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Stainless steel is a bad material if you want effective brakes. Italians knew that, and Brembo used cast iron or steel for the disc (Grimeca even used hard chromed steel discs which were brilliant until the chrome wore off). Because of that, any classic Italian bike that is not ridden regularly has a lot of rust on the discs - but comparing them to stainless rotors is like night and day (and that is the reason why Brembo is so well known now too).
Modern discs are also some mild sort of stainless steel, as they are sometimes also prone to rusting. Standard car discs (where the rusty discs are out of sight) are all still mainly cast iron too.


So, you cannot expect an early 70's disc to be really effective. Pads also make a difference - organic pads give a bit more braking force, but they do not handle heat well, and they work much worse in wet conditions. You probably have sintered or half-sintered pads that work the same in most conditions, but do not break that well (I'd go for the semi-sintered ones, as a compromise - these old discs are notorious for not working in wet).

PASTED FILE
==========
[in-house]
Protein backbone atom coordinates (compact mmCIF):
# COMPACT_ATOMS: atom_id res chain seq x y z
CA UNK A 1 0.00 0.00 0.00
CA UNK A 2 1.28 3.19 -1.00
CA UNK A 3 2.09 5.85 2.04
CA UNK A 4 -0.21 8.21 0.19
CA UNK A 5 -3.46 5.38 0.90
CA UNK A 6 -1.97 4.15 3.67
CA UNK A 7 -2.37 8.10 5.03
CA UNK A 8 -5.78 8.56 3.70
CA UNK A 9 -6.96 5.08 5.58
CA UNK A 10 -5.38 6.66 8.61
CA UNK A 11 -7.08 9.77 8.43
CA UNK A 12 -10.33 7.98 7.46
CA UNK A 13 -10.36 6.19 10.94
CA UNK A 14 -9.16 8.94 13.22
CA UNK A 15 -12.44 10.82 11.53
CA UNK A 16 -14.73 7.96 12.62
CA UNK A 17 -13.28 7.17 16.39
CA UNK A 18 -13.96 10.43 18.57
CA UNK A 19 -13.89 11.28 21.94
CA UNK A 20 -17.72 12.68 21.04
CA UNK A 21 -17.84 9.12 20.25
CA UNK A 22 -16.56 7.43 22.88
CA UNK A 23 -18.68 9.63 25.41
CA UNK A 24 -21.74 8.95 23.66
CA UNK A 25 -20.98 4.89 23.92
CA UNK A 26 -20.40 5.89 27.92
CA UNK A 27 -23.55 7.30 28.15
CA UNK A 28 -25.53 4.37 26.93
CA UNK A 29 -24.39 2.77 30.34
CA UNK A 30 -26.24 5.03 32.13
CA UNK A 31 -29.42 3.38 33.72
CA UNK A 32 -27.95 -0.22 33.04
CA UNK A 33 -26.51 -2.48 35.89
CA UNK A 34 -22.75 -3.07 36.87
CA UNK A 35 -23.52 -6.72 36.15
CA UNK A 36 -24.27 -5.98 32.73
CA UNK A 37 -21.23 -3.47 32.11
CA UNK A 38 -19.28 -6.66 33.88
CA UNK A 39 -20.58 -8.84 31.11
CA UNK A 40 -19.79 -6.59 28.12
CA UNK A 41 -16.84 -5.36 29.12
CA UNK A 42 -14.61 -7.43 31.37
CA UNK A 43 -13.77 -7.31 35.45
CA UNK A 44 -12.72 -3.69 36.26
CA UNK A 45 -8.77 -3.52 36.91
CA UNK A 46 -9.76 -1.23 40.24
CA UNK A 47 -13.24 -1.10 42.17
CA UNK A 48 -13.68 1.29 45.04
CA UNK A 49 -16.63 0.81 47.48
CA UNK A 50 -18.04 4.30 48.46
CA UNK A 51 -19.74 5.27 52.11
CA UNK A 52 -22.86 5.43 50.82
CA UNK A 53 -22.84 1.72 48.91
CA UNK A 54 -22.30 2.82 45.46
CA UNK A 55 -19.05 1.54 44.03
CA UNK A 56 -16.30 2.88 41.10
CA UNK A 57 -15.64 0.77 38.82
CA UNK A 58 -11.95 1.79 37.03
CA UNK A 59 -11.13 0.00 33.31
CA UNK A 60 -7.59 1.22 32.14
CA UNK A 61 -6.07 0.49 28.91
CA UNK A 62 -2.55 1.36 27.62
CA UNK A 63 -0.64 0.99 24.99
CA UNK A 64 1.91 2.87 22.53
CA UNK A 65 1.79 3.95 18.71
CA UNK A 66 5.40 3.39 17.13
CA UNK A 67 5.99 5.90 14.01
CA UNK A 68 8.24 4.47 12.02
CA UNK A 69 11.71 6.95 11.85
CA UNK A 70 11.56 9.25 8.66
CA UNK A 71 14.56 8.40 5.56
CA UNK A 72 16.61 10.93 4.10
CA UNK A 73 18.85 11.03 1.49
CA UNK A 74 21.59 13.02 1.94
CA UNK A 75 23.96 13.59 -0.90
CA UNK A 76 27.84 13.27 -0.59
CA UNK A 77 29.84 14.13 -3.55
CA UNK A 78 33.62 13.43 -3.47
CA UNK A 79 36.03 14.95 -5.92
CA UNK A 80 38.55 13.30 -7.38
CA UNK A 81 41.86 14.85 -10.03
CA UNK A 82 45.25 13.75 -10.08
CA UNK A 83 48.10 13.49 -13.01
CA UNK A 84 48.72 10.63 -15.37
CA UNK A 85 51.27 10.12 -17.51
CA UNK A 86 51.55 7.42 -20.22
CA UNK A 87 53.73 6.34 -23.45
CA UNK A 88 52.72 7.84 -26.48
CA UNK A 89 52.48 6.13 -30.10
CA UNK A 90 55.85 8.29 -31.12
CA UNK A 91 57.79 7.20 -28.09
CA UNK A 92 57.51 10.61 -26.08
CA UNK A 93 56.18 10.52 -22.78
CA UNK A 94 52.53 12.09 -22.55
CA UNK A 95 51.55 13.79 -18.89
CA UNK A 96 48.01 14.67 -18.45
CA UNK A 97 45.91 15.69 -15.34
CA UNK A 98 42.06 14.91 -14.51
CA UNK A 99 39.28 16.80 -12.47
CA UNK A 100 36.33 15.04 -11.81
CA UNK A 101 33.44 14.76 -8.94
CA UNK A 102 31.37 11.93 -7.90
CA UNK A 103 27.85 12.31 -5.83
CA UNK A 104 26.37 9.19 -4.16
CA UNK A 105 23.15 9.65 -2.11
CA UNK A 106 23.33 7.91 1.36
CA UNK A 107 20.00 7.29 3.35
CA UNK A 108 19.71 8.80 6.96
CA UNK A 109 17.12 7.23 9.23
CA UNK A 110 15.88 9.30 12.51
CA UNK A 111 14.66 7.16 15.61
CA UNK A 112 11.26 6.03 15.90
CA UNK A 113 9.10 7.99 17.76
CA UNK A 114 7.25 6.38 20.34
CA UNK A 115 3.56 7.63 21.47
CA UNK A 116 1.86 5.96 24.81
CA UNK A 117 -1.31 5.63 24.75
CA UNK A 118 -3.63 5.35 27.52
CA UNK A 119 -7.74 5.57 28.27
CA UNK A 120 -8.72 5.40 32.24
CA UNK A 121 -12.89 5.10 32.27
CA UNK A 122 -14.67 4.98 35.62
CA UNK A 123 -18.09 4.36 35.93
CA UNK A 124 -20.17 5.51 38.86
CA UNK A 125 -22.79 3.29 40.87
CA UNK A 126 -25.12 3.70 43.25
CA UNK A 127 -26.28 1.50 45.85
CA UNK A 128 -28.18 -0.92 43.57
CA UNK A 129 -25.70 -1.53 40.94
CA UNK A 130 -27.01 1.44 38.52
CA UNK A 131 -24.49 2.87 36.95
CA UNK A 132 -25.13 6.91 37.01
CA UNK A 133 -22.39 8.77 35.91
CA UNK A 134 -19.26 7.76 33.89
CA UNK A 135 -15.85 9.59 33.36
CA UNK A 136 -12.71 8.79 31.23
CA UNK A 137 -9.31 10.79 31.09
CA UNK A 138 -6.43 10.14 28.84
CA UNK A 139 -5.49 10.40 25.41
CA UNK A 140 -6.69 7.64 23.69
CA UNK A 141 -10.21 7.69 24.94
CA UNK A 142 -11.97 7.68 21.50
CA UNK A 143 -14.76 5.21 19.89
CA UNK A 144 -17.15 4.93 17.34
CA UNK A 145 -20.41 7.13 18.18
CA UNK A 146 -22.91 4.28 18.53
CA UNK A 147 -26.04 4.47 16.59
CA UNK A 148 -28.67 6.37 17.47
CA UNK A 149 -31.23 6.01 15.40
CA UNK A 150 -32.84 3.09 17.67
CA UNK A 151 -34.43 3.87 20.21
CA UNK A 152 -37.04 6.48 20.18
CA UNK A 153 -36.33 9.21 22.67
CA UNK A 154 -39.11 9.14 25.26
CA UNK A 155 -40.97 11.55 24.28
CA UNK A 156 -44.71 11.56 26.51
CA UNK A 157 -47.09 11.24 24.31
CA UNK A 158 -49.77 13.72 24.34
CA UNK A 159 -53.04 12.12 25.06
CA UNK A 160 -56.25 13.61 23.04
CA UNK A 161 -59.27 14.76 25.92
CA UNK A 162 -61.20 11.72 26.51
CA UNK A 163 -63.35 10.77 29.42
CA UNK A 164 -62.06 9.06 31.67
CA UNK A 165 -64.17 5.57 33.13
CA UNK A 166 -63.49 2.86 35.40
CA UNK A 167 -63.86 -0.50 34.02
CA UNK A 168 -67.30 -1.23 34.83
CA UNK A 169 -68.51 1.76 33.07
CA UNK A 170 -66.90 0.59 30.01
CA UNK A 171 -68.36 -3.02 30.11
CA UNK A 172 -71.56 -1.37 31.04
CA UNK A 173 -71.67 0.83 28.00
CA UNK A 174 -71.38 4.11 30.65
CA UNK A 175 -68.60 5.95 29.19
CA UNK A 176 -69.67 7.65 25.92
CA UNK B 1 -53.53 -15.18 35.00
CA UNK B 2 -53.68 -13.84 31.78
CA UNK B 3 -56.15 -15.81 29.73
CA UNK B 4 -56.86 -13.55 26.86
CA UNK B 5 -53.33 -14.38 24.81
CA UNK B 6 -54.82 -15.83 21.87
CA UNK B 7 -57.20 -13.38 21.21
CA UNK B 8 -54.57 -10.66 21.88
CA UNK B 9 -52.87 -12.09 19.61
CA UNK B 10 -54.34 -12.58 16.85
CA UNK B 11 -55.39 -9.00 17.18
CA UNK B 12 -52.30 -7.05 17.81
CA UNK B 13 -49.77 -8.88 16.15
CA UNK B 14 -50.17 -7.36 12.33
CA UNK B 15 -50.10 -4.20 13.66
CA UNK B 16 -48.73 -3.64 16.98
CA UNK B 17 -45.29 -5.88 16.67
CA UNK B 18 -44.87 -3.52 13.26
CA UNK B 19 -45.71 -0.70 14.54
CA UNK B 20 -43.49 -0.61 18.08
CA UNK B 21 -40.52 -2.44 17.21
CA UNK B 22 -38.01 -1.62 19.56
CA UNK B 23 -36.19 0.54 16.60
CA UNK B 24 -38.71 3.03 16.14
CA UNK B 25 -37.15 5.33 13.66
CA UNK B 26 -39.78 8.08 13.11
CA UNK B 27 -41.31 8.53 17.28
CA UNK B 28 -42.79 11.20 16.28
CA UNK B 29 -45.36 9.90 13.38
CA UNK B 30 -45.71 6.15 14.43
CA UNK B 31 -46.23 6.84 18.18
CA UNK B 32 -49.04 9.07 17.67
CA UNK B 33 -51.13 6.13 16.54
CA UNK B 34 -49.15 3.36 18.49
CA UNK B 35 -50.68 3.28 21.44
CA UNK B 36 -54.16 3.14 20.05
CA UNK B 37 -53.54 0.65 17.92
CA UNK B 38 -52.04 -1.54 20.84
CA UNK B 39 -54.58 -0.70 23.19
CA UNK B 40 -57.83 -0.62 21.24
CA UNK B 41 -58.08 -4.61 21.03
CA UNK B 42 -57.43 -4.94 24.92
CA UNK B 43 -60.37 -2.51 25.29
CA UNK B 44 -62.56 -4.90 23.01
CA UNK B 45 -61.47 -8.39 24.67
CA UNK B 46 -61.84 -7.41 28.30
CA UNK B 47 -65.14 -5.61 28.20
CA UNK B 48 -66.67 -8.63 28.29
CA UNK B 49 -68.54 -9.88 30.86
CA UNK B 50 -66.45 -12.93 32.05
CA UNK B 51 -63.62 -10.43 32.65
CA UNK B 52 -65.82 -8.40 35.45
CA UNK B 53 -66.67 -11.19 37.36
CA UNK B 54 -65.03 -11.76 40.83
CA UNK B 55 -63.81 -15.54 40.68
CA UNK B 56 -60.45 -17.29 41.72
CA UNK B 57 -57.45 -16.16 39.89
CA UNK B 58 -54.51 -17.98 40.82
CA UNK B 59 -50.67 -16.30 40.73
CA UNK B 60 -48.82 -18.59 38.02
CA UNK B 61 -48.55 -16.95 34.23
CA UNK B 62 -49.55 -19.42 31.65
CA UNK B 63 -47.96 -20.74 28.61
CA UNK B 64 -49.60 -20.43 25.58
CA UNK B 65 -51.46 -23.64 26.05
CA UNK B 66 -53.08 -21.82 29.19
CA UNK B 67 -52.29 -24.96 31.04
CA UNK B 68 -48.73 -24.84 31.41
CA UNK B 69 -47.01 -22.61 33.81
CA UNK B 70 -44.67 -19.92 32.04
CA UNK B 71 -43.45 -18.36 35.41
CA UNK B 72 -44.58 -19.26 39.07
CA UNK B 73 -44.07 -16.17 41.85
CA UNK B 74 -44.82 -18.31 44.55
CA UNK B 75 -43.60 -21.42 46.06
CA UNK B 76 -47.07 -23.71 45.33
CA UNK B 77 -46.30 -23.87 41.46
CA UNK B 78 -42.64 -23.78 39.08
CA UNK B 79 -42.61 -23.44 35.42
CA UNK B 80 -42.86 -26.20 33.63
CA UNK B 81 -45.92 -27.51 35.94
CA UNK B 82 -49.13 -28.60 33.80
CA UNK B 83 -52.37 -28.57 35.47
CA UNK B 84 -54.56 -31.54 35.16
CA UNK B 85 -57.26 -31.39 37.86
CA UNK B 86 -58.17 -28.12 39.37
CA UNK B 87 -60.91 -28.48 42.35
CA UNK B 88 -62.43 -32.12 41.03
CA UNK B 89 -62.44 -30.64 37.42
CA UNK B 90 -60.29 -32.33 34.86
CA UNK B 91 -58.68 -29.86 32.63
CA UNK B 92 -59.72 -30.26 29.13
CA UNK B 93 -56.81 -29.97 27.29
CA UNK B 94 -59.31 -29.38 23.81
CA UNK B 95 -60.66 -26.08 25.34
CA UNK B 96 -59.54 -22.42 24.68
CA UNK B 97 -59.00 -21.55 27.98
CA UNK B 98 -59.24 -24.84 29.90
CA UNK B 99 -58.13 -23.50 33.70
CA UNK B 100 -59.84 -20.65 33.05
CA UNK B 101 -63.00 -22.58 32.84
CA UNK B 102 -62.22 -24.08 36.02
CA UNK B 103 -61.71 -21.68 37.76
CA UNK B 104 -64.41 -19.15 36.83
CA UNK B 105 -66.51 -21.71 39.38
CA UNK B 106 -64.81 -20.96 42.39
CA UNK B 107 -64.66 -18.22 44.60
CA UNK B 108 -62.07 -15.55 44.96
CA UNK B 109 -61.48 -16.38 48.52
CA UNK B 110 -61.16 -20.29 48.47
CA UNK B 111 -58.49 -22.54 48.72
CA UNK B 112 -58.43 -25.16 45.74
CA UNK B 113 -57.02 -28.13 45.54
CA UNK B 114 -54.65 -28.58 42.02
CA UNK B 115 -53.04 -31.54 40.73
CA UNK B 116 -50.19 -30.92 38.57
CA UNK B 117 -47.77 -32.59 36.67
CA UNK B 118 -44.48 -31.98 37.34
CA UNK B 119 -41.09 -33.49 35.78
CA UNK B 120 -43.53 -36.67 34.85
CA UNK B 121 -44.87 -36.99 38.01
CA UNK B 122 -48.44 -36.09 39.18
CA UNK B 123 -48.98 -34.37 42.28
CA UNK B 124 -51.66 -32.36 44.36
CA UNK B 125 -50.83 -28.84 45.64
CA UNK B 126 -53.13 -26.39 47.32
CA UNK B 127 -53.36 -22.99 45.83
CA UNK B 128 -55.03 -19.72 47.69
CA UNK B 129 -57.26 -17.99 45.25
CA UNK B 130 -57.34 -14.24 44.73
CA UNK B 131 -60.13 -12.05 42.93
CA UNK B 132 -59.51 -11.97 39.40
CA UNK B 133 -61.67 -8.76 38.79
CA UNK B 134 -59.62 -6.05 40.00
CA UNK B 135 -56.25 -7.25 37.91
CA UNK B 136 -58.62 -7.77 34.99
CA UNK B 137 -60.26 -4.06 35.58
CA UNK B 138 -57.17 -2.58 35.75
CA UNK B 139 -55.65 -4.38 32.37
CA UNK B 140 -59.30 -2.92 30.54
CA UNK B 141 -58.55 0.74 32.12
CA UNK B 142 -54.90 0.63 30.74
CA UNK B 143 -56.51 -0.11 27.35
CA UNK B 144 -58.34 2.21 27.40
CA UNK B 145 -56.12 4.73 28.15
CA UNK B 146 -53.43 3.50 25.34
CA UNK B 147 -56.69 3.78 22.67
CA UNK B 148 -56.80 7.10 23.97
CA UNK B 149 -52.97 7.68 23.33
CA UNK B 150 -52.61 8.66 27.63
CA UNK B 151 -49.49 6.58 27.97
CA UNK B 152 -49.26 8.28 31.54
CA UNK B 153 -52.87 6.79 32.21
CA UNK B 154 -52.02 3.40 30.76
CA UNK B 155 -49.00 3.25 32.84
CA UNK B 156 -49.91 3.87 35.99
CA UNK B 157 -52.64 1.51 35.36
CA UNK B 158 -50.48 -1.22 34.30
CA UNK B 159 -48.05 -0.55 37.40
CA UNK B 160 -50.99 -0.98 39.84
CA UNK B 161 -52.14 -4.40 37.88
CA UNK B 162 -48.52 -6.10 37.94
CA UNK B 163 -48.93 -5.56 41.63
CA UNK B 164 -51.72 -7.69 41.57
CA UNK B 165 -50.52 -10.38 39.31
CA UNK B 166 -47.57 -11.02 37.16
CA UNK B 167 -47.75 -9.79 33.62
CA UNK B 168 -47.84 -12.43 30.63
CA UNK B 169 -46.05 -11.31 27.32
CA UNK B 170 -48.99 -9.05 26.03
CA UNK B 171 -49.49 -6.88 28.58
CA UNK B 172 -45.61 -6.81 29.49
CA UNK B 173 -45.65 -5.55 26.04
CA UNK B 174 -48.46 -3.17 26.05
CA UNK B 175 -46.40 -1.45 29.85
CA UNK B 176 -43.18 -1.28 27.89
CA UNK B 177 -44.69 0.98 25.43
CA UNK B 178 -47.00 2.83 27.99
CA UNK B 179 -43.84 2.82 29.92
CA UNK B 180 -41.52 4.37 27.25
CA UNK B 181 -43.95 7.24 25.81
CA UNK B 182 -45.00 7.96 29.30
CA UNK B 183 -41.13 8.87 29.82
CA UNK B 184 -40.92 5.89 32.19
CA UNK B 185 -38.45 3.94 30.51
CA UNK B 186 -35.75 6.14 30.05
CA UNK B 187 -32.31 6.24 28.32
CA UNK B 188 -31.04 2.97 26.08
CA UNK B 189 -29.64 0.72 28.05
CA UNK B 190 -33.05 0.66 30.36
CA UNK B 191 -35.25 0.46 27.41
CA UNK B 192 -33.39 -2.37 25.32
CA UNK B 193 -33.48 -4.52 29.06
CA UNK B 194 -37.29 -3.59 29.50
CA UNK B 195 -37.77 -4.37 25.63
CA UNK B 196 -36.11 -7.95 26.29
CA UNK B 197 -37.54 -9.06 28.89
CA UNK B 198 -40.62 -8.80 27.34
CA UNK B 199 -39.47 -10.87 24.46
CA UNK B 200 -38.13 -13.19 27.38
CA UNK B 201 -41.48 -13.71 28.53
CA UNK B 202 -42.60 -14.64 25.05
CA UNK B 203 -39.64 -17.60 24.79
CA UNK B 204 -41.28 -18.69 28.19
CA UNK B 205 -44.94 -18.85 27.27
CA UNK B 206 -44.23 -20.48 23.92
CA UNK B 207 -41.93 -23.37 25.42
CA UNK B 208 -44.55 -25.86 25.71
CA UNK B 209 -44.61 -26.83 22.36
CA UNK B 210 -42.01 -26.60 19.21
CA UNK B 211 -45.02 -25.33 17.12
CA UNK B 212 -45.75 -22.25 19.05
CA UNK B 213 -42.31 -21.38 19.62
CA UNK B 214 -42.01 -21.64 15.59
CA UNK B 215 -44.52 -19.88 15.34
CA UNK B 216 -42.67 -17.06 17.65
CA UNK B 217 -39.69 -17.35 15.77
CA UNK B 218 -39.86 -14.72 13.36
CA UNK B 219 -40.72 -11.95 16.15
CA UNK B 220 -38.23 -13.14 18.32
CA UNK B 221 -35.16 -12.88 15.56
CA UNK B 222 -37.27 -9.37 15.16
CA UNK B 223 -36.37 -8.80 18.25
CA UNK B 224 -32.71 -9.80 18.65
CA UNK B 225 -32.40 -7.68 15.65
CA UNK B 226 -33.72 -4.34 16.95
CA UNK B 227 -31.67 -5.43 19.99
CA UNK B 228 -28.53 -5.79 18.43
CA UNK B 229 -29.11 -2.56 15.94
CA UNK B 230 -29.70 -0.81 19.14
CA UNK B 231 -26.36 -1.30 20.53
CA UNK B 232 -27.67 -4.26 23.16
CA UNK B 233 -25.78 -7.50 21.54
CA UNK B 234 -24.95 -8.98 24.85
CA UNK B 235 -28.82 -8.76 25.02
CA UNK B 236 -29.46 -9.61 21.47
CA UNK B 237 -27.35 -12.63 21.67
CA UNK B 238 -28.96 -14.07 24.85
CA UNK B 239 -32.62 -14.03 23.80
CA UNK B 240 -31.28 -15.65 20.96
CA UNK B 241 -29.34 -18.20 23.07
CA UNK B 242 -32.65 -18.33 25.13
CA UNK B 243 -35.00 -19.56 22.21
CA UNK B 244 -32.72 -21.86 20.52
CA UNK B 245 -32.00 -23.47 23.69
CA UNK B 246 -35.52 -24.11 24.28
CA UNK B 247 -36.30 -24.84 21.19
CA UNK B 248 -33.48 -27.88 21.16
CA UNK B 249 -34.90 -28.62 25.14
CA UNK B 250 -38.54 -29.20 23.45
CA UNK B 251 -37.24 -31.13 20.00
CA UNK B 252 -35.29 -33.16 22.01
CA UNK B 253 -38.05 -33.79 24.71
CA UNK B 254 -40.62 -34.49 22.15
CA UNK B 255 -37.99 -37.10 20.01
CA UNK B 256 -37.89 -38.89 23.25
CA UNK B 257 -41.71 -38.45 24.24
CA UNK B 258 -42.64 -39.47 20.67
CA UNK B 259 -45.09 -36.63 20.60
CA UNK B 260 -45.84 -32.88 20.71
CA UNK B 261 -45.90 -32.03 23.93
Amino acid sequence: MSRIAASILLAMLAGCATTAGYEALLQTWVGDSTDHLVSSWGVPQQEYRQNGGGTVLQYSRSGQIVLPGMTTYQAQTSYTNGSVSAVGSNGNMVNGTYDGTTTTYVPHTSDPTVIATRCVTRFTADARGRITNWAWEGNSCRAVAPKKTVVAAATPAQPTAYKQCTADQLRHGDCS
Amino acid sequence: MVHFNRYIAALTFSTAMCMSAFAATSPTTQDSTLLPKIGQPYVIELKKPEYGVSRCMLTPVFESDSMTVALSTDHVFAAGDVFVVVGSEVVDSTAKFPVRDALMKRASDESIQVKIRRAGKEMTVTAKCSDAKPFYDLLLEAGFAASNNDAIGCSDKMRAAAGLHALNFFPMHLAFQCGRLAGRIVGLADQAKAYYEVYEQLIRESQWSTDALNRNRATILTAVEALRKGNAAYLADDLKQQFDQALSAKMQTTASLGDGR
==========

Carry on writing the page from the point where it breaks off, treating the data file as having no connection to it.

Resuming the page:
The master cylinder makes a big difference on the lever feel. I have no idea what ratio old Hondas had. But it is probably safe to assume the slave to master cylinder size ratio was nowhere near the ratios that are used today. Using a larger master cylinder will make the lever firmer (you have to squeeze more, and it will have less travel). If you use a smaller one, you will have more travel, but it will be easier to apply more force (like a longer leverage).
Fitting a smaller one is the way to go if the brakes are not very effective. It is also possible to sleeve a master cylinder to a smaller diameter if you want to retain the stock look (but that also requires you to make a custom piston and seals - you can get the seals in various master cylinder rebuild kits, for all kinds of sizes and brakes).